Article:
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High and Increasing 30-Day Hospital Readmission After Surgery for Advanced Ovarian Cancer in Medicare Population

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Key Points

  • Rates of early readmission have significantly increased over time.
  • Early readmission was associated with significantly greater 1-year mortality.

In a study reported in the Journal of Clinical Oncology, Eskander et al found that rates of 30-day hospital readmission after surgery for advanced ovarian cancer are high and have increased significantly in recent years.

In the study, the Surveillance, Epidemiology, and End Results (SEER)-Medicare linked database was used to evaluate readmission rates within 30 days of index surgery for 1992 to 2010 in 5,152 patients with stage IIIC/IV ovarian, primary peritoneal, or fallopian tube cancer. Patients had a median age of 75 years.

Early Readmission Rates

Among all patients, 888 (17.2%) were readmitted at least once within 30 days of discharge (total of 1,003 readmissions). The proportion of patients with early readmission increased from 13.4% in 1992 to 1995 to 15.9% in 1996 to 2000, 18.3% in 2001 to 2005, and 19.3% in 2006 to 2010. The most common diagnoses associated with readmission were infection (34.7%), dehydration (34.3%), hypertension (33.9%), ileus/obstruction (26.2%), metabolic/electrolyte derangements (23.1%), and anemia (12.3%).

Factors in Readmission

In multivariate analysis adjusting for age at diagnosis, Charlson comorbidity score, tumor stage, index surgery complication, and type of index surgery, factors significantly associated with early readmission were discharge during the periods 1996 to 2000 (odds ratio [OR] = 1.32, 95% confidence interval [CI] = 1.01–1.71), 2001 to 2005 (OR = 1.58, 95% CI = 1.24–2.0), and 2006 to 2010 (OR = 1.73, 95% CI = 1.35–2.21) vs 1992 to 1995, index hospital stay > 8 days (OR = 1.39, 95% CI = 1.18–1.64), and discharge to a skilled nursing facility vs home (OR = 1.35, 95% CI = 1.08–1.70).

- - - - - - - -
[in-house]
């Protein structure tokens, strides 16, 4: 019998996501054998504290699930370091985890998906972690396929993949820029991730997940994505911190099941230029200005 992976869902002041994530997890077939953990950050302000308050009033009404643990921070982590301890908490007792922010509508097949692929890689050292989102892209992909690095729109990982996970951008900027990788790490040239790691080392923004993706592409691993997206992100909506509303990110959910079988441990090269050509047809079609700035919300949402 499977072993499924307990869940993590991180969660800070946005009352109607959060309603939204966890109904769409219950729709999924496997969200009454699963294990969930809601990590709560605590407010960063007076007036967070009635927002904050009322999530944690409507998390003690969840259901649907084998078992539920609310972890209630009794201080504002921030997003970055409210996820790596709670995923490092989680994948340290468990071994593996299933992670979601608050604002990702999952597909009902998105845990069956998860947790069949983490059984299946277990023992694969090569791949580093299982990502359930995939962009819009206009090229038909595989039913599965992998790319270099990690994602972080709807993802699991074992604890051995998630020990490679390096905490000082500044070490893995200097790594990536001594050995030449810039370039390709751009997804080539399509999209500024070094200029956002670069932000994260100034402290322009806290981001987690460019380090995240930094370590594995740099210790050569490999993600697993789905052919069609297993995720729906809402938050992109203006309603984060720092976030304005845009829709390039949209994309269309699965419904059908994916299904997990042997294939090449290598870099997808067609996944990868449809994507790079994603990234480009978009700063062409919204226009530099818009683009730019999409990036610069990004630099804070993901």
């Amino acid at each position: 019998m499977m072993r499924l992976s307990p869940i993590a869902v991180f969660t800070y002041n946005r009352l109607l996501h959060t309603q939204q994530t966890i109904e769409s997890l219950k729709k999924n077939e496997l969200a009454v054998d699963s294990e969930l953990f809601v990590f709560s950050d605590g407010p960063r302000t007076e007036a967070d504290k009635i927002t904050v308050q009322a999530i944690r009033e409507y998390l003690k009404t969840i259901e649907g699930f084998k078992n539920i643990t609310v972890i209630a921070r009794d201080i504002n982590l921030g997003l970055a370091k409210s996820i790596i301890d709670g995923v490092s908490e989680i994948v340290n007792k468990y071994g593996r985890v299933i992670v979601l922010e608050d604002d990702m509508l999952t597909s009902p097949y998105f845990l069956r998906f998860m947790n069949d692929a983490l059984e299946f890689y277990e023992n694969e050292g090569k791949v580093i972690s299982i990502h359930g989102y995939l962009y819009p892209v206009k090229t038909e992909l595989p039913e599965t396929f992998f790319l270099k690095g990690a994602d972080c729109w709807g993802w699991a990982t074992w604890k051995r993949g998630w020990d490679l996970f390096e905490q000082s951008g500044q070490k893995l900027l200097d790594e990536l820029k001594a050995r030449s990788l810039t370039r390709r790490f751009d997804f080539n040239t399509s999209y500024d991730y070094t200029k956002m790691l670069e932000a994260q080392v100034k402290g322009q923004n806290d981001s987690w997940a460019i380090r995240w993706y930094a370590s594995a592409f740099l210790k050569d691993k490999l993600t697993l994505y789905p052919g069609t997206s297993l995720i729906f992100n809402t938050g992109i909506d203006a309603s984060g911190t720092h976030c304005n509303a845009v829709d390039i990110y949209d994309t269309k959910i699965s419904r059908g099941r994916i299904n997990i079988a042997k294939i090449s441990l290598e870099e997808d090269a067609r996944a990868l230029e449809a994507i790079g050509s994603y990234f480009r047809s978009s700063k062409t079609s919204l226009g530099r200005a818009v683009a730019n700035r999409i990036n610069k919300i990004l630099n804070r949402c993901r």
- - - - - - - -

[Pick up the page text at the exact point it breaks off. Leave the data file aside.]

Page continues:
Between 1992 and 2010, there appeared to be a trend toward decreasing length of index stay (decrease in median from 14.1 to 9.6 days) and increasing 30-day readmission rate (from 13.4% to 19.3%; P = .135).

Patients readmitted within 30 days had significantly greater 1-year mortality (41.1% vs 25.1%, P < .001). The median cost of readmission hospital stay was $9,220 in 2010 dollars, yielding a total cost of $9.3 million over the study period.

Conclusion

The investigators concluded: “Early readmission after surgery for ovarian cancer is common. There is a significant association between 30-day readmission and 1-year mortality. These findings may catalyze development of targeted interventions to decrease early readmission, improve patient outcomes, and control health care costs.”

Ramez N. Eskander, MD, of University of California, Irvine Medical Center, is the corresponding author for the Journal of Clinical Oncology article.

The study was supported by a Ruth L. Kirschstein National Research Service Award grant and a gift from the Queen of Hearts Foundation. The study authors reported no potential conflicts of interest.

The content in this post has not been reviewed by the American Society of Clinical Oncology, Inc. (ASCO®) and does not necessarily reflect the ideas and opinions of ASCO®.


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